Worst thing (to what I’ve seen) is: Software is changing super fast to catch up… and you need to know it all perfectly…to get/keep job. There are so many that production requires now days like Photoshop, 3ds max, Maya, Nuke, Clarisse, Vue, Zbrush, Mari…etc.etc not to mention rendering software lol. And you need to be at the best to be productive as production want you to. I know most of them, I do use them daily, but I have friends that they are really in total mess… and feel for them as I was at the same place when I was starting - sucks.
NOW IT’S ALL 3D DMP GENERALIST or Environment Artis position and that’s exactly because of what (I won’t talk about) - bidding is. Everywhere it’s so sneaky - as you all know :slight_smile:

And to add a few words: honestly here or mattepainting.org, I haven’t been there for very long time, maybe sporadically once a year, just to let people know that I am alive… from my point, it is just to be super busy and + I get to know so many people, that they see my work daily, that I don’t have to really keep publishing it. + It’s more about professional work rather than personal - which people mostly post somewhere. And in my free time I do alot of different things (oils, hiking, photography, travel… etc) :slight_smile:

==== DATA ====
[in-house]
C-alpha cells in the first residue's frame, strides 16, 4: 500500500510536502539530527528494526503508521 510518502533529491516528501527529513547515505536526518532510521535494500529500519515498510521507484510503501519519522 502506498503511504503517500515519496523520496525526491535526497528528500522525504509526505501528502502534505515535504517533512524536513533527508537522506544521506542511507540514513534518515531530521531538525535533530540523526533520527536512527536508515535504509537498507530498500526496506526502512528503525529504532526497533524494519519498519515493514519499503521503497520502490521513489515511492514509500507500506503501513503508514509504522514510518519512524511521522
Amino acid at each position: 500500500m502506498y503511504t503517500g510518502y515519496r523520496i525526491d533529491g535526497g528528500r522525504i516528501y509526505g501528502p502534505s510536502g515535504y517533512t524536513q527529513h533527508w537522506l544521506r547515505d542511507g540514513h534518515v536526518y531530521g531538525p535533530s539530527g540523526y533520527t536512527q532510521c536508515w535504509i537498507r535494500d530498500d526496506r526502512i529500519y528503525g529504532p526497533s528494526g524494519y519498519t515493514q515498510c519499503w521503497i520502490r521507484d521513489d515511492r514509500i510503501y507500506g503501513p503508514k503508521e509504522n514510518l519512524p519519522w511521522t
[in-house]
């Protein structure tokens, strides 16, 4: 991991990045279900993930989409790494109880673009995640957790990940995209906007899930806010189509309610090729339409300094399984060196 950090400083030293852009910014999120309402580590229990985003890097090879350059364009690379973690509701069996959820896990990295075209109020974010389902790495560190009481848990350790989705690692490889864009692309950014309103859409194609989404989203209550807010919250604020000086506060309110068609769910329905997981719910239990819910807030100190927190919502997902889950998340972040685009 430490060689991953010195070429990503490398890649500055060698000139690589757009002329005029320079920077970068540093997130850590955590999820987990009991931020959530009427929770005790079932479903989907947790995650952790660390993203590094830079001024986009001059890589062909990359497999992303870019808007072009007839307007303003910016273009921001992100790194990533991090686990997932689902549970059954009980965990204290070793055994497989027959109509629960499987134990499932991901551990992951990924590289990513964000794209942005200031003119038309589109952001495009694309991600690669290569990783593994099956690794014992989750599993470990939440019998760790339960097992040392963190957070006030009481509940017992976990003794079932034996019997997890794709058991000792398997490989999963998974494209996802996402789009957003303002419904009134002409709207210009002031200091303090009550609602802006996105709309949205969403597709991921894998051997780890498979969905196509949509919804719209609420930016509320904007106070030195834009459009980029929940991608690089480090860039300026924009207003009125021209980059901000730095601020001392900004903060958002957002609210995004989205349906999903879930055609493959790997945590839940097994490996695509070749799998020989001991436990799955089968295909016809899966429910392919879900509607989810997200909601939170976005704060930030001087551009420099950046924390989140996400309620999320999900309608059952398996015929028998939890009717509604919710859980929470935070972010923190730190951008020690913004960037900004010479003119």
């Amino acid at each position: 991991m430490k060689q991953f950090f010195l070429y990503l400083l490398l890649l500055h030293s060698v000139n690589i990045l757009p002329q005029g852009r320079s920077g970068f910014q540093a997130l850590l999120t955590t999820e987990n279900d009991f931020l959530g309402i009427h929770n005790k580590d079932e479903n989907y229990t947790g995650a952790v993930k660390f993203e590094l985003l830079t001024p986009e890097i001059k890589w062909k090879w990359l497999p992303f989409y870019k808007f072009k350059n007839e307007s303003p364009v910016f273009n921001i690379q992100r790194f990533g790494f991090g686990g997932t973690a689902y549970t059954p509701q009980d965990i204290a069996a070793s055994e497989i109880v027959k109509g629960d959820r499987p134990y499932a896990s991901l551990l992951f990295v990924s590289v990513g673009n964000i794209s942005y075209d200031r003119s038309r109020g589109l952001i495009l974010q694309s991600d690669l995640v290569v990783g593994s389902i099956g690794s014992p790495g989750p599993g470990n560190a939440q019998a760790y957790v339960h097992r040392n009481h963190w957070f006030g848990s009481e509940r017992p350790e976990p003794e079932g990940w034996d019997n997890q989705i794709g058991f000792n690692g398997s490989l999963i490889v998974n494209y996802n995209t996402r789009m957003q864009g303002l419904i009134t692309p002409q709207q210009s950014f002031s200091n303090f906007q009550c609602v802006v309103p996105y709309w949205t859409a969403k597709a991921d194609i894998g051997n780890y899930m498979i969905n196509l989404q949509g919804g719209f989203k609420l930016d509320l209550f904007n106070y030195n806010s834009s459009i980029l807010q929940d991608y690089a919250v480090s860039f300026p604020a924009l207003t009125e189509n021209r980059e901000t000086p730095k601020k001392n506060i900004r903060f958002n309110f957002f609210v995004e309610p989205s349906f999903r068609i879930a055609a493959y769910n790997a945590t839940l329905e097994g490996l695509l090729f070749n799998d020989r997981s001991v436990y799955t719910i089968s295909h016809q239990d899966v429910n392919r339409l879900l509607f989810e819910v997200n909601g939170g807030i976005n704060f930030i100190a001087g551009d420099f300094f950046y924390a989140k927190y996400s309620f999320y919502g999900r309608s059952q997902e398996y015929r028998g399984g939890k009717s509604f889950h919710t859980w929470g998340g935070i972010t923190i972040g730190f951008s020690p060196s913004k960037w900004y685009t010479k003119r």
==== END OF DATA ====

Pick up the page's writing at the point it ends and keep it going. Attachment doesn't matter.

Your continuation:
I just wanted to add a few words quickly.

To add the final note? - That’s why I want to switch to Oil Painting when I will be 40 !!! :smiley:

But… I must say, that everywhere I’ve been, I have had a great time and super helpful people around.

Have a great time guys! :slight_smile:


Hello everyone, its great to see the people that I saw many years ago start out on this forum, looking around lots of you working in big ticket agencies which is brilliant.

As for me I am not in a big ticket agency (yet). I call my self a matte painter and in the last year have had sponsorship from a benefactor from the VES panel. He has introduced me to Nuke, Cinema 4d and have been quietly working in the background to improve my skills. I am not in the league as you guys, but that does not bother me in the slightest.